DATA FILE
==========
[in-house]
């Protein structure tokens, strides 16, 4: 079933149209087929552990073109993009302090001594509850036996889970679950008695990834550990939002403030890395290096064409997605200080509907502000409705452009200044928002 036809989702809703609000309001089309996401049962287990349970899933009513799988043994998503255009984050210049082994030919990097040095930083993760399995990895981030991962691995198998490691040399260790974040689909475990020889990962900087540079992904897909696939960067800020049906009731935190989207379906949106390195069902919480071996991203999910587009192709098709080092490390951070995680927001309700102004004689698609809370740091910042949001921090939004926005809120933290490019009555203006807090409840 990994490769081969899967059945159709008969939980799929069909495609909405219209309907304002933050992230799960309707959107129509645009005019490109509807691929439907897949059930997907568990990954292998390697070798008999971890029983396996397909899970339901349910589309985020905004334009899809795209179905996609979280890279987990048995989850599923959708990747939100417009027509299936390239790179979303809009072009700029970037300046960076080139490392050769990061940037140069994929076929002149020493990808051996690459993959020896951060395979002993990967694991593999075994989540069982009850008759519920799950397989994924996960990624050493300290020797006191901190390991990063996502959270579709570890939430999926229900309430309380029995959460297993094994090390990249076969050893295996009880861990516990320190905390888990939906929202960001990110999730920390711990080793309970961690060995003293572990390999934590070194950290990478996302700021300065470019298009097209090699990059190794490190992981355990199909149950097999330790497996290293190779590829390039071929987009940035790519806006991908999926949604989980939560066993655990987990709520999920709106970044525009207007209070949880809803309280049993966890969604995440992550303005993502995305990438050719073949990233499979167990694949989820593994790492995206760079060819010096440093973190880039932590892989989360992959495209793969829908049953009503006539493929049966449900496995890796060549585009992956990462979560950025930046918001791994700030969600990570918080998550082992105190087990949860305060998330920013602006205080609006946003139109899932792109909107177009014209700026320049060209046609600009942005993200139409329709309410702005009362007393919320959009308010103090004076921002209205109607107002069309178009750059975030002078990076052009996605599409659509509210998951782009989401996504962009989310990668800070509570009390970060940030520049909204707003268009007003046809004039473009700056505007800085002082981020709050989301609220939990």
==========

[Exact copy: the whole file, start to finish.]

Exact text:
[in-house]
């Protein structure tokens, strides 16, 4: 079933149209087929552990073109993009302090001594509850036996889970679950008695990834550990939002403030890395290096064409997605200080509907502000409705452009200044928002 036809989702809703609000309001089309996401049962287990349970899933009513799988043994998503255009984050210049082994030919990097040095930083993760399995990895981030991962691995198998490691040399260790974040689909475990020889990962900087540079992904897909696939960067800020049906009731935190989207379906949106390195069902919480071996991203999910587009192709098709080092490390951070995680927001309700102004004689698609809370740091910042949001921090939004926005809120933290490019009555203006807090409840 990994490769081969899967059945159709008969939980799929069909495609909405219209309907304002933050992230799960309707959107129509645009005019490109509807691929439907897949059930997907568990990954292998390697070798008999971890029983396996397909899970339901349910589309985020905004334009899809795209179905996609979280890279987990048995989850599923959708990747939100417009027509299936390239790179979303809009072009700029970037300046960076080139490392050769990061940037140069994929076929002149020493990808051996690459993959020896951060395979002993990967694991593999075994989540069982009850008759519920799950397989994924996960990624050493300290020797006191901190390991990063996502959270579709570890939430999926229900309430309380029995959460297993094994090390990249076969050893295996009880861990516990320190905390888990939906929202960001990110999730920390711990080793309970961690060995003293572990390999934590070194950290990478996302700021300065470019298009097209090699990059190794490190992981355990199909149950097999330790497996290293190779590829390039071929987009940035790519806006991908999926949604989980939560066993655990987990709520999920709106970044525009207007209070949880809803309280049993966890969604995440992550303005993502995305990438050719073949990233499979167990694949989820593994790492995206760079060819010096440093973190880039932590892989989360992959495209793969829908049953009503006539493929049966449900496995890796060549585009992956990462979560950025930046918001791994700030969600990570918080998550082992105190087990949860305060998330920013602006205080609006946003139109899932792109909107177009014209700026320049060209046609600009942005993200139409329709309410702005009362007393919320959009308010103090004076921002209205109607107002069309178009750059975030002078990076052009996605599409659509509210998951782009989401996504962009989310990668800070509570009390970060940030520049909204707003268009007003046809004039473009700056505007800085002082981020709050989301609220939990």